What Is Fungus?


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A fungus is a kind of organism which appears like a plant but lacks in the pigment chlorophyll as a result of which it cannot prepare its own food (photosynthesis). It instead absorbs nutrients from the places where it grows like on dead wood, trees and moist soil and plays an important role in the recycling of various nutrients from dead organic matter.

It is included in the class Fungi the study of which is known as Mycology. The well known types of fungi include mushrooms, yeast and molds; a number of types of fungi are known to cause various infectious diseases and allergic reactions in plants and animals. Fungi have also been known to display contrasting behavior at times as in some cases they act as parasites while at times they exist in a symbiotic relationship with the host on which they may be growing.

Fungi are used by humans in various ways like for example mushrooms are extensively used as food and yeasts are used in bakery products and certain alcoholic beverages to induce fermentation.
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The organisms in the Kingdom Fungi lives as saprophytes feeding on decaying organic matter or as parasites of plants and animals. They may be unicellular, e.g. Yeasts, or multicellular, e.g. Bread mould (Rhizopus), mushrooms and Penicillium which produces penicillin antibiotic.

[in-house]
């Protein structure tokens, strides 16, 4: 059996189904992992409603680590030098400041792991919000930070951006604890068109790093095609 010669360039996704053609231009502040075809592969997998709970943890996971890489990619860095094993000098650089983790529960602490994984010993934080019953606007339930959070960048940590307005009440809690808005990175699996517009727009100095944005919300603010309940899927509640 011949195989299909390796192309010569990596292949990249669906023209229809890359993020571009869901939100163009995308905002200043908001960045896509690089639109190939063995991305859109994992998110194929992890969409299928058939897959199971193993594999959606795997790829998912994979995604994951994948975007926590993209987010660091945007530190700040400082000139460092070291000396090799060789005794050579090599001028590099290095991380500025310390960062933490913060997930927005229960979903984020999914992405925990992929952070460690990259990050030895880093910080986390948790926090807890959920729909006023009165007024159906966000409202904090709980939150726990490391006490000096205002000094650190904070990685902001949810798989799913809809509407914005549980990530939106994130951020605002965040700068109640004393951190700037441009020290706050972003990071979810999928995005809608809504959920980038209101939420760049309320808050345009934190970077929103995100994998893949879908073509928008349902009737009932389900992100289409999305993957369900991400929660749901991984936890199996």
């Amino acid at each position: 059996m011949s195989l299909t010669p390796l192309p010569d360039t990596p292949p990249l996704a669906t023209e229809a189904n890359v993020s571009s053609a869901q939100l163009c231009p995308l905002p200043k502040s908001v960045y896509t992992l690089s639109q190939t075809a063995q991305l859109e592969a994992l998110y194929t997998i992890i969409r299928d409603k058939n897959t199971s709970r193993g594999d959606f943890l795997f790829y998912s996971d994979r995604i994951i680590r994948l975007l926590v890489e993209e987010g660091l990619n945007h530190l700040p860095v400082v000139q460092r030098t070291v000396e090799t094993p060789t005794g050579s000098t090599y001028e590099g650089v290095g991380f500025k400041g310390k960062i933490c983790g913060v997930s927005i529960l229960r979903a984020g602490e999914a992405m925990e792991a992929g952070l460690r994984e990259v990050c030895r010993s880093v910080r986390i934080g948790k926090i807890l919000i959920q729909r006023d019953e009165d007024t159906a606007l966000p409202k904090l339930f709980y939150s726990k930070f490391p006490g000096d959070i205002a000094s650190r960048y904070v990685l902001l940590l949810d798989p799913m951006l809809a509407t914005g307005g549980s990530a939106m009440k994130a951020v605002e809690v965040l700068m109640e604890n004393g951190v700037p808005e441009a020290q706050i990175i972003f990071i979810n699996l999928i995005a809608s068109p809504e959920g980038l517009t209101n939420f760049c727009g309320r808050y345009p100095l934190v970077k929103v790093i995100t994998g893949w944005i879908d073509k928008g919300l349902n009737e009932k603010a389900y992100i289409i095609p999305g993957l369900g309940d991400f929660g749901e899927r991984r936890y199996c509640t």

The body of a multicellular fungus like the bread mould consists of a mesh of finely branching threads collectively known as the mycelium. These thread-like structures are known as hyphae. The hyphae are not divided into cells. They are protected by cell walls composed of chitin, a complex carbohydrate. Each hypha has a cell membrane, cytoplasm with many nuclei and a large central vacuole. The carbohydrates stored in fungi is glycogen.

Fungi reproduces by budding or means of spores.

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